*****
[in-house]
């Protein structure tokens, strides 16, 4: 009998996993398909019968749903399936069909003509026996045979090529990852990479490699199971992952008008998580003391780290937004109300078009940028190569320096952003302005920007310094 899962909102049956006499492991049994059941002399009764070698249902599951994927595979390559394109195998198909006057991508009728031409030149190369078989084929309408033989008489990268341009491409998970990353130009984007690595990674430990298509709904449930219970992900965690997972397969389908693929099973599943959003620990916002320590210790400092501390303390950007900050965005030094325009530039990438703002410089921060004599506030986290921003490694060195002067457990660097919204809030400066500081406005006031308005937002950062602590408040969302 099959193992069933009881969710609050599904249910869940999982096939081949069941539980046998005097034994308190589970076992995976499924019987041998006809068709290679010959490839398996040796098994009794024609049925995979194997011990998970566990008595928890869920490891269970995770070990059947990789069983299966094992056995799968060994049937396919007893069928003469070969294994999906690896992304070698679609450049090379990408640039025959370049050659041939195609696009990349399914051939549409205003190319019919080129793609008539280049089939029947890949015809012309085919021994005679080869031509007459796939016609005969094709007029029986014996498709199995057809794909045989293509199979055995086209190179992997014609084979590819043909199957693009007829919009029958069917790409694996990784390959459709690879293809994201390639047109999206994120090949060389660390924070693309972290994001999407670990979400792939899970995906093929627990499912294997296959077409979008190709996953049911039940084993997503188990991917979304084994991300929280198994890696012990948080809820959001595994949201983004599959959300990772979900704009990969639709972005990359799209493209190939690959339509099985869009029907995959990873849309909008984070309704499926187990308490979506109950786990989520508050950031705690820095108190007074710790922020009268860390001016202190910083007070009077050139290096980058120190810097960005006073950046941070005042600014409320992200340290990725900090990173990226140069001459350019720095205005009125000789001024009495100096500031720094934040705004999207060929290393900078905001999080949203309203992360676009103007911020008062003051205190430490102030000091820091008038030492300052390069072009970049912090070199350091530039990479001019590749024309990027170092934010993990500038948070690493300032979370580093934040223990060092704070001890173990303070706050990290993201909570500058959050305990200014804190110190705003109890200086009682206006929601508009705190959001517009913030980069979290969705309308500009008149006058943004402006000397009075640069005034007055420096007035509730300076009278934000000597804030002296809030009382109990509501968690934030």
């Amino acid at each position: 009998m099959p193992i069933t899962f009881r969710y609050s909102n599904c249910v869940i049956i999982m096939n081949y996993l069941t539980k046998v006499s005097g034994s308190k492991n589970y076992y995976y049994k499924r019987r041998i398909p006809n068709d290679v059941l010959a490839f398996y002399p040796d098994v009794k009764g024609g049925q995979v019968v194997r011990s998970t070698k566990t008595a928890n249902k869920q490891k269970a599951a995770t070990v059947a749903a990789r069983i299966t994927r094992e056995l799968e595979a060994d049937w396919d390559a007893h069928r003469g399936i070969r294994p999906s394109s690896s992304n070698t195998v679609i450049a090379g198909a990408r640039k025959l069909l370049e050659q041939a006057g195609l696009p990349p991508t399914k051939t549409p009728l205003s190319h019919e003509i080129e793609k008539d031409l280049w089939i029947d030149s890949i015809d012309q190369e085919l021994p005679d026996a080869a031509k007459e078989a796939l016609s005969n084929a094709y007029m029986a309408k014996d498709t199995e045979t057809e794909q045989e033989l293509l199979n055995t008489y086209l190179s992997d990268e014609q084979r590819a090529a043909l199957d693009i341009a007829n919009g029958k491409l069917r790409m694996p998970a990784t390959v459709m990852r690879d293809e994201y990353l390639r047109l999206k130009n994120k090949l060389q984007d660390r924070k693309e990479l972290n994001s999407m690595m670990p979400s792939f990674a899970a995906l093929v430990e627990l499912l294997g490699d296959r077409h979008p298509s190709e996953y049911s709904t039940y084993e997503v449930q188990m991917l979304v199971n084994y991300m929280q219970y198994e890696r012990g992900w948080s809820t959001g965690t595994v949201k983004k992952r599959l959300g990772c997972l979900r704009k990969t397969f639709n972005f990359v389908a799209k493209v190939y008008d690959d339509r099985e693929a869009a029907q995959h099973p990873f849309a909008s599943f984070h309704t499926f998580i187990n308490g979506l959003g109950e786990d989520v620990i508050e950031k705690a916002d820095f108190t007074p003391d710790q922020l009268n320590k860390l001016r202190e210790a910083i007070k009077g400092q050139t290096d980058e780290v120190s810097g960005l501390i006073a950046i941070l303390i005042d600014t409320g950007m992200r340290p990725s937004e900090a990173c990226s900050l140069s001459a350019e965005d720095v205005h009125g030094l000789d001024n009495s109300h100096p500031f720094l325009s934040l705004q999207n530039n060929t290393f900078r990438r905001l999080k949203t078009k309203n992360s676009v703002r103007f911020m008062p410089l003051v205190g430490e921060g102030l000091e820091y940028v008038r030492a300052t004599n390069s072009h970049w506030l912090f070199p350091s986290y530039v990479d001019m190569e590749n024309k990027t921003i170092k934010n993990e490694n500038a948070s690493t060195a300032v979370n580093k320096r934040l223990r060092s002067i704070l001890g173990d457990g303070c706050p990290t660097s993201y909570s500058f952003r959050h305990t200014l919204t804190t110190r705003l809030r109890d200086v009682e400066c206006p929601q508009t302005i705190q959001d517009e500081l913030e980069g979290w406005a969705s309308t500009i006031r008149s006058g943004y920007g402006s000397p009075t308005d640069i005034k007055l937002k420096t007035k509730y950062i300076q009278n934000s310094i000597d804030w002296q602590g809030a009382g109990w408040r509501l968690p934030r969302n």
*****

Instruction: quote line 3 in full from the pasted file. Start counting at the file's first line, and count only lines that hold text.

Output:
């Amino acid at each position: 009998m099959p193992i069933t899962f009881r969710y609050s909102n599904c249910v869940i049956i999982m096939n081949y996993l069941t539980k046998v006499s005097g034994s308190k492991n589970y076992y995976y049994k499924r019987r041998i398909p006809n068709d290679v059941l010959a490839f398996y002399p040796d098994v009794k009764g024609g049925q995979v019968v194997r011990s998970t070698k566990t008595a928890n249902k869920q490891k269970a599951a995770t070990v059947a749903a990789r069983i299966t994927r094992e056995l799968e595979a060994d049937w396919d390559a007893h069928r003469g399936i070969r294994p999906s394109s690896s992304n070698t195998v679609i450049a090379g198909a990408r640039k025959l069909l370049e050659q041939a006057g195609l696009p990349p991508t399914k051939t549409p009728l205003s190319h019919e003509i080129e793609k008539d031409l280049w089939i029947d030149s890949i015809d012309q190369e085919l021994p005679d026996a080869a031509k007459e078989a796939l016609s005969n084929a094709y007029m029986a309408k014996d498709t199995e045979t057809e794909q045989e033989l293509l199979n055995t008489y086209l190179s992997d990268e014609q084979r590819a090529a043909l199957d693009i341009a007829n919009g029958k491409l069917r790409m694996p998970a990784t390959v459709m990852r690879d293809e994201y990353l390639r047109l999206k130009n994120k090949l060389q984007d660390r924070k693309e990479l972290n994001s999407m690595m670990p979400s792939f990674a899970a995906l093929v430990e627990l499912l294997g490699d296959r077409h979008p298509s190709e996953y049911s709904t039940y084993e997503v449930q188990m991917l979304v199971n084994y991300m929280q219970y198994e890696r012990g992900w948080s809820t959001g965690t595994v949201k983004k992952r599959l959300g990772c997972l979900r704009k990969t397969f639709n972005f990359v389908a799209k493209v190939y008008d690959d339509r099985e693929a869009a029907q995959h099973p990873f849309a909008s599943f984070h309704t499926f998580i187990n308490g979506l959003g109950e786990d989520v620990i508050e950031k705690a916002d820095f108190t007074p003391d710790q922020l009268n320590k860390l001016r202190e210790a910083i007070k009077g400092q050139t290096d980058e780290v120190s810097g960005l501390i006073a950046i941070l303390i005042d600014t409320g950007m992200r340290p990725s937004e900090a990173c990226s900050l140069s001459a350019e965005d720095v205005h009125g030094l000789d001024n009495s109300h100096p500031f720094l325009s934040l705004q999207n530039n060929t290393f900078r990438r905001l999080k949203t078009k309203n992360s676009v703002r103007f911020m008062p410089l003051v205190g430490e921060g102030l000091e820091y940028v008038r030492a300052t004599n390069s072009h970049w506030l912090f070199p350091s986290y530039v990479d001019m190569e590749n024309k990027t921003i170092k934010n993990e490694n500038a948070s690493t060195a300032v979370n580093k320096r934040l223990r060092s002067i704070l001890g173990d457990g303070c706050p990290t660097s993201y909570s500058f952003r959050h305990t200014l919204t804190t110190r705003l809030r109890d200086v009682e400066c206006p929601q508009t302005i705190q959001d517009e500081l913030e980069g979290w406005a969705s309308t500009i006031r008149s006058g943004y920007g402006s000397p009075t308005d640069i005034k007055l937002k420096t007035k509730y950062i300076q009278n934000s310094i000597d804030w002296q602590g809030a009382g109990w408040r509501l968690p934030r969302n």